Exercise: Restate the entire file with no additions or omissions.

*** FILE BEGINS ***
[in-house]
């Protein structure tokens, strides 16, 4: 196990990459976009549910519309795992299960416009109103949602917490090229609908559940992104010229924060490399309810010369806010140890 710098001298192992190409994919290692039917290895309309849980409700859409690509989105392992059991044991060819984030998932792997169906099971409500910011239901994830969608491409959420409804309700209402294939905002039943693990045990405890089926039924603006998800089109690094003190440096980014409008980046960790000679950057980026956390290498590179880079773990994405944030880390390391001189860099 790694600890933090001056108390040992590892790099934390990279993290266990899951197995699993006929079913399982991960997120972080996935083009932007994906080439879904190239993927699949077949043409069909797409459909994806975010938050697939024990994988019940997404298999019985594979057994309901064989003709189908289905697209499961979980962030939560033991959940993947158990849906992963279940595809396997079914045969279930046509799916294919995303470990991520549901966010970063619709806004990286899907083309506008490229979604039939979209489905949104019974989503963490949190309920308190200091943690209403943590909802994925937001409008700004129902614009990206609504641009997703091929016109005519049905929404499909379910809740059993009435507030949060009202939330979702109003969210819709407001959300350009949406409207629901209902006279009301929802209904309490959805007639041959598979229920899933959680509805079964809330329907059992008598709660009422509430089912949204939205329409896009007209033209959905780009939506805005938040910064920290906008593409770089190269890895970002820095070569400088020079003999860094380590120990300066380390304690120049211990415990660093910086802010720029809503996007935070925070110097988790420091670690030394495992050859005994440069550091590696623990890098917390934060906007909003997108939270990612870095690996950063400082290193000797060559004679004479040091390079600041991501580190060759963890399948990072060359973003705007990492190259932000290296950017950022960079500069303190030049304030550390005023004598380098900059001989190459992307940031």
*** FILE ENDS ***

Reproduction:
[in-house]
């Protein structure tokens, strides 16, 4: 196990990459976009549910519309795992299960416009109103949602917490090229609908559940992104010229924060490399309810010369806010140890 710098001298192992190409994919290692039917290895309309849980409700859409690509989105392992059991044991060819984030998932792997169906099971409500910011239901994830969608491409959420409804309700209402294939905002039943693990045990405890089926039924603006998800089109690094003190440096980014409008980046960790000679950057980026956390290498590179880079773990994405944030880390390391001189860099 790694600890933090001056108390040992590892790099934390990279993290266990899951197995699993006929079913399982991960997120972080996935083009932007994906080439879904190239993927699949077949043409069909797409459909994806975010938050697939024990994988019940997404298999019985594979057994309901064989003709189908289905697209499961979980962030939560033991959940993947158990849906992963279940595809396997079914045969279930046509799916294919995303470990991520549901966010970063619709806004990286899907083309506008490229979604039939979209489905949104019974989503963490949190309920308190200091943690209403943590909802994925937001409008700004129902614009990206609504641009997703091929016109005519049905929404499909379910809740059993009435507030949060009202939330979702109003969210819709407001959300350009949406409207629901209902006279009301929802209904309490959805007639041959598979229920899933959680509805079964809330329907059992008598709660009422509430089912949204939205329409896009007209033209959905780009939506805005938040910064920290906008593409770089190269890895970002820095070569400088020079003999860094380590120990300066380390304690120049211990415990660093910086802010720029809503996007935070925070110097988790420091670690030394495992050859005994440069550091590696623990890098917390934060906007909003997108939270990612870095690996950063400082290193000797060559004679004479040091390079600041991501580190060759963890399948990072060359973003705007990492190259932000290296950017950022960079500069303190030049304030550390005023004598380098900059001989190459992307940031």